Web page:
I read somewhere that the US already permits more immigration each year than every other country on earth combined, and I think that may be true. The birth rate in the US is now sufficiently low that if it were not for immigration, our population would be falling. And whenever I've met and gotten to know immigrants, invariably they've turned out to be among the most conscientious and hard working people I've met. To most of us, "The American Dream" is something of a cliche. To them it's real; that's what they actually wanted and that's what they live: a chance to be left alone, and to succeed or fail depending on how talented you are and how hard you're willing to work. The mythology of the "immigrant who immediately goes on welfare" is a complete crock of shit; they want nothing more than freedom and a chance to make a success of their lives, and they are motivated like no-one else I know.

There's a Cambodian woman who runs a doughnut shop near here. She works 14 hour days, 7 days a week. She had to escape from Cambodia; her husband was killed during the escape attempt. Some other members of her family escaped with her; her cousin works as a hairdresser in the salon next door and also helps out with the doughnut shop. Her two daughters were born here. She is invariablycheerful, and she speaks five languages (most with a heavy accent) and so when Spanish people come in she speaks to them in spanish; she speaks to me in English.

How many Americans do you know who work those kind of hours, willingly or otherwise?
posted by Steven Den Beste at 4:10 PM on September 19, 2000

At least one. A Cambodian-born woman with a donut shop near your house ...
posted by sylloge at 4:36 PM on September 19, 2000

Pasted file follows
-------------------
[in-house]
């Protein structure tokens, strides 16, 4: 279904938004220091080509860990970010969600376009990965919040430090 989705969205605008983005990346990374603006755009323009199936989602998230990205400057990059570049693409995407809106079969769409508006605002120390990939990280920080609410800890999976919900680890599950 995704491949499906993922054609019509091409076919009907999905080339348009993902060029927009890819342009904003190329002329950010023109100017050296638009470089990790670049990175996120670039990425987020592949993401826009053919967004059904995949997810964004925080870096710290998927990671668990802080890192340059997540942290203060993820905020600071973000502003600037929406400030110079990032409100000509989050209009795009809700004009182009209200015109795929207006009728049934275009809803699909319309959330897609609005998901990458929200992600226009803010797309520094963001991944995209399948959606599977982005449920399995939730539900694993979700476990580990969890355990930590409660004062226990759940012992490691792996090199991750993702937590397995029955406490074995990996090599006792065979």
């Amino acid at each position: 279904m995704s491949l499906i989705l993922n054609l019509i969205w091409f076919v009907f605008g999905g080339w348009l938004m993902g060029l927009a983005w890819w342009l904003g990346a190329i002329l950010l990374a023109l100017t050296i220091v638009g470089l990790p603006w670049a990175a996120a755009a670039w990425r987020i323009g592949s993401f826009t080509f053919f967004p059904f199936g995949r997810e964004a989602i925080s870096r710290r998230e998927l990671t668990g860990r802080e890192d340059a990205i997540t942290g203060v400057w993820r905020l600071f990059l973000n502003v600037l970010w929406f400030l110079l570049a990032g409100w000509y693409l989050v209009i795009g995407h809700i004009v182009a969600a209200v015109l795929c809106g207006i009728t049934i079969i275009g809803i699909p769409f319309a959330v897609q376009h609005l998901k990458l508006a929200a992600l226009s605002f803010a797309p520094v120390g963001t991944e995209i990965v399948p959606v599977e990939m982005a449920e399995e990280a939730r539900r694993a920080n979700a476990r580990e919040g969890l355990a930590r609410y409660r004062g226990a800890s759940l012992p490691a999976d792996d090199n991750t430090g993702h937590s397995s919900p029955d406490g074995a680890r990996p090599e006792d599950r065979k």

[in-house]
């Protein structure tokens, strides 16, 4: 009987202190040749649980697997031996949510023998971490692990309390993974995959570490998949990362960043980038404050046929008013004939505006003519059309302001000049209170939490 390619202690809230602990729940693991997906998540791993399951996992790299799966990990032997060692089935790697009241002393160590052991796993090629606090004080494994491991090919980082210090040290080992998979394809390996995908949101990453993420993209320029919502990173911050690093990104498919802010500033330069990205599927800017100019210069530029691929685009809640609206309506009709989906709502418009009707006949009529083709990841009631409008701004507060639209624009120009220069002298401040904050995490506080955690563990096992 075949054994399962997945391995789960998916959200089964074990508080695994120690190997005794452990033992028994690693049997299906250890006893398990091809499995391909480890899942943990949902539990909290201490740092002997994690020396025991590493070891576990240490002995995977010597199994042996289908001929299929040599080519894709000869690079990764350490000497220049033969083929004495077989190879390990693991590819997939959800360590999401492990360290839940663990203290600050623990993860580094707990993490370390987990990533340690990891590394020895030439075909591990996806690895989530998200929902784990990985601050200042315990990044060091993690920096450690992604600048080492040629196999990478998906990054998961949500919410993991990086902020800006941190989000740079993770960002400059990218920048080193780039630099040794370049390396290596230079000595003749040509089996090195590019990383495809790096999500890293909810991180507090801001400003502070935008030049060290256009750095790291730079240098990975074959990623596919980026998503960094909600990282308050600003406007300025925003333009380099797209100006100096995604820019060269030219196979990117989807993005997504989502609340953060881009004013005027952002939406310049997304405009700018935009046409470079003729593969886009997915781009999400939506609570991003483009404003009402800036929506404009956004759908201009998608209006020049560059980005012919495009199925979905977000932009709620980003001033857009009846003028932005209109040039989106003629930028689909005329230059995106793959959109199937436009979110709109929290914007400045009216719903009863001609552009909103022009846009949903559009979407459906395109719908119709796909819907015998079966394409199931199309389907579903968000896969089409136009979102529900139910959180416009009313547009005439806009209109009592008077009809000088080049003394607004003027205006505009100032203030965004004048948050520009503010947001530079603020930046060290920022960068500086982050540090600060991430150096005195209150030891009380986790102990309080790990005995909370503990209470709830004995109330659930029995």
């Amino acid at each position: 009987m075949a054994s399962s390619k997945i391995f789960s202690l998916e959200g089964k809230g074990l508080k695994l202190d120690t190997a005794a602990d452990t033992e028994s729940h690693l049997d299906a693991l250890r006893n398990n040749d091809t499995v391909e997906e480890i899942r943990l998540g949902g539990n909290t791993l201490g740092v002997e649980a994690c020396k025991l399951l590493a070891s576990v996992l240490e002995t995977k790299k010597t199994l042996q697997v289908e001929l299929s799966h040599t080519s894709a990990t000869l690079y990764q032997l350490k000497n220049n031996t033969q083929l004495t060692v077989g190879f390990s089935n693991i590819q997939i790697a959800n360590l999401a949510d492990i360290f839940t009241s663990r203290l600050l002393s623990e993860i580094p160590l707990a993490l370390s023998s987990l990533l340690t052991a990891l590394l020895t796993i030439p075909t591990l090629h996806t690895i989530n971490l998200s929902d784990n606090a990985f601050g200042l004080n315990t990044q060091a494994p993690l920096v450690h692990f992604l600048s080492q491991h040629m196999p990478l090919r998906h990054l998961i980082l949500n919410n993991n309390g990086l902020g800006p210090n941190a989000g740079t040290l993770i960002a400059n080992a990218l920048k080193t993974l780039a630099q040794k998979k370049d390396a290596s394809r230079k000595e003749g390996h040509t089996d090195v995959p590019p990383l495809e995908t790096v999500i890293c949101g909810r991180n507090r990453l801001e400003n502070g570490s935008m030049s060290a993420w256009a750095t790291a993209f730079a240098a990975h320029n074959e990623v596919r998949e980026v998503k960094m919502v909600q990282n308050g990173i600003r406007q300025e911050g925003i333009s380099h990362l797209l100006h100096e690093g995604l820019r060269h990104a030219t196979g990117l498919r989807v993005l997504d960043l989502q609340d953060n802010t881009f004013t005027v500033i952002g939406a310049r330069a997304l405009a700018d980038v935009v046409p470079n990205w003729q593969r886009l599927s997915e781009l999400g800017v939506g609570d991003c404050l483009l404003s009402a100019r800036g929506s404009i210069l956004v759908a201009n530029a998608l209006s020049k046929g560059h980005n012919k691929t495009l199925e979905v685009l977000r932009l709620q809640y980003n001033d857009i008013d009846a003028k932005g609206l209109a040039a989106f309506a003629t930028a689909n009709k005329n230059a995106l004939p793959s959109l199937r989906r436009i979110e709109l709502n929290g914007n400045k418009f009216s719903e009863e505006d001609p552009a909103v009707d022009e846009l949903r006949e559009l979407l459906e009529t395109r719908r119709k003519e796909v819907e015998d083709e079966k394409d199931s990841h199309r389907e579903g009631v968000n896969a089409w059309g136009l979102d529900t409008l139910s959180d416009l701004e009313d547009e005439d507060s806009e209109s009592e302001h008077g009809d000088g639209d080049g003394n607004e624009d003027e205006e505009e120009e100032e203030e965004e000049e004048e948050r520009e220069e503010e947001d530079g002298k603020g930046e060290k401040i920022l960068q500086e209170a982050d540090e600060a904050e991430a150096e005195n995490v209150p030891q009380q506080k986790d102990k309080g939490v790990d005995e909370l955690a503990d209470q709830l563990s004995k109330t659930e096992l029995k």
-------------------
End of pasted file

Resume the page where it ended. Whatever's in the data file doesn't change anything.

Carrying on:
You know what I meant: How many native-born Americans are willing to work those kind of hours?

Those of us who were born here don't realize most of the time just how lucky we really are.

Another immigrant friend, this time Iranian, naturalized during the time I knew him. And election day came and he came to me and said "OK, how do I vote?"

Well, it turned out he hadn't registered, so he wasn't able to. I had to explain to him all the barriers Massachusetts puts in your way to prevent you from voting. (They REALLY don't want you to there; I've never seen anything like it. You can lose your voter registration more easily than you'd possibly believe.) And I had to tell him other things about the process, too, which he didn't know.

But he was eager to use his newly-earned franchise. When half the people in the US don't bother to show up for most elections (in some special elections, a 30% turnout is considered a cause for celebration) this immigrant was eager to vote.

(And he was another hard working major asset, by the way.)
posted by Steven Den Beste at 6:55 PM on September 19, 2000

hmm. it's your responsibility [civic duty!] to realize how lucky you are to be an american. don't congratulate yourself too much for overcoming such major prejudice. i guess you think you're pretty special for learning to love those clever, dilligent, hard-working, patriotic, adorable immigrants. next up: learn to accept people as people, judge each on their individual merits and not overcome one stereotype by replacing it with another.
posted by palegirl at 1:14 AM on September 20, 2000

« Older The last message of Carlos Caceras, Killed in West...   |   Vote Bush! Newer »

This thread has been archived and is closed to new comments